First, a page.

We don’t know where it happened or even an exact date, but the Battle of Watling Street ended in disaster for the Iceni Queen. The Romans positioned themselves, using topography to their advantage and to hamper the Britons who tended to rush en masse. The excited Britons had spent weeks burning towns and collecting wagon loads of plunder; many had brought their wives and children, not uncommon in their warrior culture. These civilians circled the wagons at the back of the battlefield and waited to see the outcome, never thinking that their plundered perches could become a trap if the battle went badly for the Britons.
Queen Boudica, her daughters, and other chiefs rode along the warrior’s line, making speeches and rallying their men. When they attacked, their fierce rush against the Romans turned into a disaster. With warriors continuing pressing forward, those in front had no where to go except to their deaths from Roman swords. The Romans held formation and fought back, eventually driving the Britons back. The encircled wagons trapped the Britons and comparatively few escaped.
Boudica died during the Battle of Watling Street or shortly afterwards. Some accounts claim she killed herself by poison, others say she died of an illness. But some Briton women did fight in battle, and it’s possible she died in combat.
After the battle, the Roman’s reestablished their rule and cracked down on the Britons. The towns got rebuilt. But the uprising lessened Rome’s interest in the far northern colony and revealed the dangers of keeping colonies when all was not well at the central capital. Rome took a different approach to Britain in the following years after Boudica’s uprising, and when Rome started abandoning territory – Britain was among the first.
Victors write the history, but surprisingly the Romans kept Boudica in their records. They didn’t really write nice things about her, but they wrote in a way that has intrigued researchers for centuries. Boudica was “rediscovered” during the Renaissance and Elizabethan Eras as ancient texts were found during the revived interest in Classical Times. The Iceni Queen has been reinterpreted many times since, usually by male historians or propaganda writers – leaving little historical fact and many myths.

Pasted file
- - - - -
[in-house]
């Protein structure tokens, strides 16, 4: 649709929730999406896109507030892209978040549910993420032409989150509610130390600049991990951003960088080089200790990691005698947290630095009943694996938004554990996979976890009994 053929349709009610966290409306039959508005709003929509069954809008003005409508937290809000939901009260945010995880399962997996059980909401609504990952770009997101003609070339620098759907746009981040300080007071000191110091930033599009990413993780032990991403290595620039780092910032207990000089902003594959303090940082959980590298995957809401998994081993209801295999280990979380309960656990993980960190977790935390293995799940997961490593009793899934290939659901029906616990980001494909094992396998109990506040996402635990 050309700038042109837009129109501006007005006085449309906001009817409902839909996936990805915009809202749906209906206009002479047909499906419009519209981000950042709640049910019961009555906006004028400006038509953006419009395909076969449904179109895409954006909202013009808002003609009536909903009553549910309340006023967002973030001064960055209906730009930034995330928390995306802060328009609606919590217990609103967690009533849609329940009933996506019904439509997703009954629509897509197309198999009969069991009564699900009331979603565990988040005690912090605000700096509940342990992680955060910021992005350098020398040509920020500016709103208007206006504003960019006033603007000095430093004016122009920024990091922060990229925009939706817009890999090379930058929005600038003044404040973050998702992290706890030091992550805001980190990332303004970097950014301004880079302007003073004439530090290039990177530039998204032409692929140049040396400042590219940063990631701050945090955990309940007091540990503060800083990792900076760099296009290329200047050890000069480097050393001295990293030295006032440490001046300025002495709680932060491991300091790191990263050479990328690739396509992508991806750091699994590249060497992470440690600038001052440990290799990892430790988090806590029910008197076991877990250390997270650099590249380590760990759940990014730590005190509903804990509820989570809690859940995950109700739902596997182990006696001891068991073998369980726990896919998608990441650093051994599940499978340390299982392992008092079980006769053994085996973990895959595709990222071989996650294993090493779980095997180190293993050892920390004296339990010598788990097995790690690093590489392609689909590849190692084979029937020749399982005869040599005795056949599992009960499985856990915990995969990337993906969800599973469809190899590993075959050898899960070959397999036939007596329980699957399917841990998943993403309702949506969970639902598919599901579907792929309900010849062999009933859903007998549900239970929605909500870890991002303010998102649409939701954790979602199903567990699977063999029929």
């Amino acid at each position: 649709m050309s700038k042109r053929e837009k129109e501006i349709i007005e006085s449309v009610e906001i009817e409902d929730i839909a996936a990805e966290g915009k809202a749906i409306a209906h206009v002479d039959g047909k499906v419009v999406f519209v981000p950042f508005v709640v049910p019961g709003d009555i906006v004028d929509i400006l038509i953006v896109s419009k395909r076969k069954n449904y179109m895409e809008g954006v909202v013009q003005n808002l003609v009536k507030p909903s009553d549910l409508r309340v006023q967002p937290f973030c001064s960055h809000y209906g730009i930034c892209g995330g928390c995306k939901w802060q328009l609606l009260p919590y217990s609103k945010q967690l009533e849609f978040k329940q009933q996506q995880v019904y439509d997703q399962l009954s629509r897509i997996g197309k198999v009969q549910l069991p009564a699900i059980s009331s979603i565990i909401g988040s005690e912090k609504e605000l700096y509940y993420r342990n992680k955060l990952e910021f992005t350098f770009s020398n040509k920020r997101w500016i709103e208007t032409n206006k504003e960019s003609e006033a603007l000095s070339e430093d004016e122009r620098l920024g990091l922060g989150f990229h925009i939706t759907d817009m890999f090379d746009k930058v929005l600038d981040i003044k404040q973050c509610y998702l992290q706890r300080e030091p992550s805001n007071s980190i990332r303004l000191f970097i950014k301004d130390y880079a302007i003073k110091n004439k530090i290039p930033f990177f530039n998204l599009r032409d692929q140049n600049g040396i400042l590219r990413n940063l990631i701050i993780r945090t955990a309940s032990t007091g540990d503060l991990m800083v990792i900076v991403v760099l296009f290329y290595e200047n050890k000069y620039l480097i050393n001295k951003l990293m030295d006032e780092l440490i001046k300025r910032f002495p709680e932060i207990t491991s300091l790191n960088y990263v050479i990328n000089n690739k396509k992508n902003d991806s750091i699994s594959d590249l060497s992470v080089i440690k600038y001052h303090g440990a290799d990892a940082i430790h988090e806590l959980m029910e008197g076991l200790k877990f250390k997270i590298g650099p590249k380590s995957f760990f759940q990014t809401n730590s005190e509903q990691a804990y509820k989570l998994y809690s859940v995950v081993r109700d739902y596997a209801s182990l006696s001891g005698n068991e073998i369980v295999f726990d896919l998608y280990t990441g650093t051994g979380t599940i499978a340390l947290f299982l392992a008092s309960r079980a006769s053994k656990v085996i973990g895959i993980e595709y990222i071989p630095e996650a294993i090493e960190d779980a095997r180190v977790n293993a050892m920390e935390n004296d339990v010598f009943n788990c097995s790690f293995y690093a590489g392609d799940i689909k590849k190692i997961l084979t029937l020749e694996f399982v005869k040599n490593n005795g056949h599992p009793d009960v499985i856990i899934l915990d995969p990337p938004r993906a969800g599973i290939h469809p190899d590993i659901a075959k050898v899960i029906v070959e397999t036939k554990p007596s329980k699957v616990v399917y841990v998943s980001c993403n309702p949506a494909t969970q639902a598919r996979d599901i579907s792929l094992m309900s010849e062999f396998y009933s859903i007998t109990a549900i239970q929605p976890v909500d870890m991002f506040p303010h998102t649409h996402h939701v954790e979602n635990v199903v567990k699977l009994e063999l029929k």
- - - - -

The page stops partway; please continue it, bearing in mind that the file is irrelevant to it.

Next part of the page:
While we can’t be certain the Roman historians even got her story and name correct, we do find a powerful image of a wronged and injured queen who decided to lead her people in a fight for their freedom and their lives. Her brutality is not a trait to copy, but her courage to go on after a horrible experience and believe in the ideal of freedom is worth noting.
Tacitus, the ancient Roman writer, gives us this image of the Iceni Queen before her final battle:
Boudica in her chariot with her daughters in front of her, rode up to tribe after tribe… “But not it is not as a woman descended from illustrious ancestry, but as one of the people that I am avenging my lost freedom, my lashed body, the outraged honor of my daughters. Roman greed has developed to such an extent that not even our persons, nor even our age or our virginity are left unpolluted. But heaven is on the side of just vengeance: one legion which dared to fight has been destroyed; the rest are cowering in their camps or anxiously seeking a means of escape. They will not stand even din and shout of so many thousands, let alone our attack and our weapons. If you balance the strength of our armies and the reasons for this war, then you must conquer or die. This is a woman’s decision: as for men, they can live and become slaves.”
P.S. For more details and a deeper look at historical context and the archaeological record, adult readers should study Boudica: The Life of Britain’s Legendary Warrior Queen by Vanessa Collingridge.